This page contains the instruction to build DetectionLab for Qemu/LibVirt. This is the provider for you if:

  • You are familiar with LibVirt, virt-manager and Qemu and prefer this software stack instead of VirtualBox
  • You are willing to spend a bit more time thinkering with the build process as it is more hands-on than the official DetectionLab build process

A step-by-step guide is available at

A big thank you to @Selora for adding this in PR #254

I do not officially support or troubleshoot DetectionLab issues using the LibVirt provider. You’re welcome to open issues for community support, but I will not personally be able to assist with them.



The libvirt and virt-manager installation walkthrough and documentation is out of scope of this project. To follow along, you need an already working installation of libvirt, virt-manager, and QEMU+kvm.


  1. The Virtio drivers ISO needs to be location in the DetectionLab/Packer directory.
  1. Edit the windows_X.json files in the Packer folder
  • Make sure the following user-defined variables are pointing to the right thing:
  • virtio_win_iso : The ISO containing the lastest VirtIO drivers
  • packer_build_dir : Where to output the QCOW2 images. It’s a temporary directory, the .box files will still be in DetectionLab/Packer
  1. Build the images
env TMPDIR=/path/to/large/storage/ PACKER_LOG=1 PACKER_LOG_PATH="packer_build.log" packer build --only=qemu windows_2016.json
env TMPDIR=/path/to/large/storage/ PACKER_LOG=1 PACKER_LOG_PATH="packer_build.log" packer build --only=qemu windows_10.json


  1. Install the necessary plugins:
  • vagrant plugin install vagrant-reload vagrant-libvirt vagrant-winrm-syncedfolders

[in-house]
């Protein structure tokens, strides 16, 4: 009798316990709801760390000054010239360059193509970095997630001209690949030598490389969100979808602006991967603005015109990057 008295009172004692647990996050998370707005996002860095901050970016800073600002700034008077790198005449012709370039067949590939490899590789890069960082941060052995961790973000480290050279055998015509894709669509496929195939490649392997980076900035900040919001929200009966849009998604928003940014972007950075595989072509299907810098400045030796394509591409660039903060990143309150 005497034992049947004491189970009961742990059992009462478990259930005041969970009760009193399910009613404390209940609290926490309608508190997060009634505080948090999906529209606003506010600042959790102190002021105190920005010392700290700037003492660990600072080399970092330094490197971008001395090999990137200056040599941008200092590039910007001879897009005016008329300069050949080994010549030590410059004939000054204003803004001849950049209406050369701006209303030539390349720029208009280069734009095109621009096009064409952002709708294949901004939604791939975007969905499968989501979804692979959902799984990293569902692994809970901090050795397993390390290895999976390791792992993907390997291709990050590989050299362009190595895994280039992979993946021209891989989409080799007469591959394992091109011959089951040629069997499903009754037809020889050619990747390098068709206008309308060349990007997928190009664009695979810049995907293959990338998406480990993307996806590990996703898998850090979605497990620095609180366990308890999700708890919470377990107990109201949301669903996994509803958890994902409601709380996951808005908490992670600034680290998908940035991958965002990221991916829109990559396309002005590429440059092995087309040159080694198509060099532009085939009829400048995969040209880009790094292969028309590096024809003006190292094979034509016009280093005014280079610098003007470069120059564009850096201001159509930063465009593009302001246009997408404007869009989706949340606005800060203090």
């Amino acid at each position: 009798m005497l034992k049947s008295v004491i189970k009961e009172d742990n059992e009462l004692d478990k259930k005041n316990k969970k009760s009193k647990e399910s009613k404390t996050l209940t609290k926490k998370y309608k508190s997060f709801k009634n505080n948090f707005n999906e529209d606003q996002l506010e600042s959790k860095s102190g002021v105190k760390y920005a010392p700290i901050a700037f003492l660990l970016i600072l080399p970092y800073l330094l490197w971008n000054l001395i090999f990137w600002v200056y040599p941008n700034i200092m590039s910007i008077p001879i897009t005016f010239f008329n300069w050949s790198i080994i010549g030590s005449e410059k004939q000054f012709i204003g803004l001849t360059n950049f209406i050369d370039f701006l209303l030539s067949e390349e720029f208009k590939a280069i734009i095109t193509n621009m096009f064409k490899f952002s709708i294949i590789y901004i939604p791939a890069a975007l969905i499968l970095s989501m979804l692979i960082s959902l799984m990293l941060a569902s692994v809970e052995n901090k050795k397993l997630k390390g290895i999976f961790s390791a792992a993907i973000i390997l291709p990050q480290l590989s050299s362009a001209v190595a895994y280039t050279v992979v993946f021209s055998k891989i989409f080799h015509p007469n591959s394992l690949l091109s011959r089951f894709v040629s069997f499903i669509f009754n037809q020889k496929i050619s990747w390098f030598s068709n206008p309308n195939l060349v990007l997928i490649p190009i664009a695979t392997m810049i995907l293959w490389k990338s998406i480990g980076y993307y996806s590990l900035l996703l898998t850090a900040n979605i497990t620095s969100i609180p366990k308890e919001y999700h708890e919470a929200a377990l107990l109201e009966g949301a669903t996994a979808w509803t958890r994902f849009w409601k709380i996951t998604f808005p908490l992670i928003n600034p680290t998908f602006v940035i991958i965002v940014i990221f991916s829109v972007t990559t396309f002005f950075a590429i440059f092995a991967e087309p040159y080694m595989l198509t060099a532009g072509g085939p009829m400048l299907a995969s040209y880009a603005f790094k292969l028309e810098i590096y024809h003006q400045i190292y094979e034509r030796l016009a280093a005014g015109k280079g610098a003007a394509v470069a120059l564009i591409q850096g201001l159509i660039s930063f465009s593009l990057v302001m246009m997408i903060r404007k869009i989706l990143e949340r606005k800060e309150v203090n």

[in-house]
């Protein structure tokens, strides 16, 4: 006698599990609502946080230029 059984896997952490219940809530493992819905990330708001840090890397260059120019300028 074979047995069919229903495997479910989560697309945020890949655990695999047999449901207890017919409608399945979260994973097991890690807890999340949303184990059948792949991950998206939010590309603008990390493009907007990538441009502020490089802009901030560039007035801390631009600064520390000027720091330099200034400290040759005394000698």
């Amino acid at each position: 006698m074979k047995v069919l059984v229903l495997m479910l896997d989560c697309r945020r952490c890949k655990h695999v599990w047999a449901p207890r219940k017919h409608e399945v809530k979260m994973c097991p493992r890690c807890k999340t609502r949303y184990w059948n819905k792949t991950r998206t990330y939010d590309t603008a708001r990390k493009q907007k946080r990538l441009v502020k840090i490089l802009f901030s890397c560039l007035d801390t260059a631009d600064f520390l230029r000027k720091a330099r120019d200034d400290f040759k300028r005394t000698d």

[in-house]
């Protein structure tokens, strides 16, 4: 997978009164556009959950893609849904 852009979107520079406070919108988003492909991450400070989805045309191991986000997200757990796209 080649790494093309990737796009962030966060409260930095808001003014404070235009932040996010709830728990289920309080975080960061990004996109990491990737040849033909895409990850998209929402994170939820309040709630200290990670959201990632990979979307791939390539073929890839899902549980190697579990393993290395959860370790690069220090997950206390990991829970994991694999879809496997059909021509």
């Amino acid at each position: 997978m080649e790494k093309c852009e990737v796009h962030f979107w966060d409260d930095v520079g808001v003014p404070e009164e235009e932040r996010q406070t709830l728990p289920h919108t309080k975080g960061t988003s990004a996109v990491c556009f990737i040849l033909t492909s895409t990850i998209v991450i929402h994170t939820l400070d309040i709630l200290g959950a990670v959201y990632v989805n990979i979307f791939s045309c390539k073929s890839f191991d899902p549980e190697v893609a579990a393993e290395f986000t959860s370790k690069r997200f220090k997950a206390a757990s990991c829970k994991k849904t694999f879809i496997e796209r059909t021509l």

• See the guide for Ubuntu as the vagrant packages comes with a ton on unofficial & outdated plugins that will cause problems.
  1. Add the previously built windows .box files
  • vagrant box add --name windows_10_libvirt
  • vagrant box add --name windows_2016_libvirt
  1. Build: vagrant up --provider libvirt --no-parallel --provision


The libvirt builder is highly experimental. This sections describes the trade-offs and the differences between the vanilla DetectionLab.

  • The boxes will have two network adapters The vagrant-libvirt provider works by binding to a “management” network adapter IP addresses. The way vagrant finds the VM’s IP address is by probing the dnsmasq lease file of libvirt’s host. There’s probably a better way, but this is the best I could do that just works (tm) so far. Here’s what the configuration looks like:
  • Management Network: Isolated network, no NAT, no internet access, with DHCP.
  • Detectionlab Network:, with NAT, with internet access, with DHCP.
  • The synced folder is using an old, slow and buggy plugin. While this barely works, it’s enough to push the provisioning scripts to the Windows instances. Any modifications to the vm.synced_folder in the VagrantFile libvirt provider will likely break the provisionning process

  • The graphical and input settings assume the use of virt-manager with the SPICE viewer on Windows and the VNC viewer on Linux (logger). The spice agent for copy/pasting and other quality of life improvement, like auto-resolution changes is NOT installed on the Windows hosts. Guacamole is a better way to access your VMs.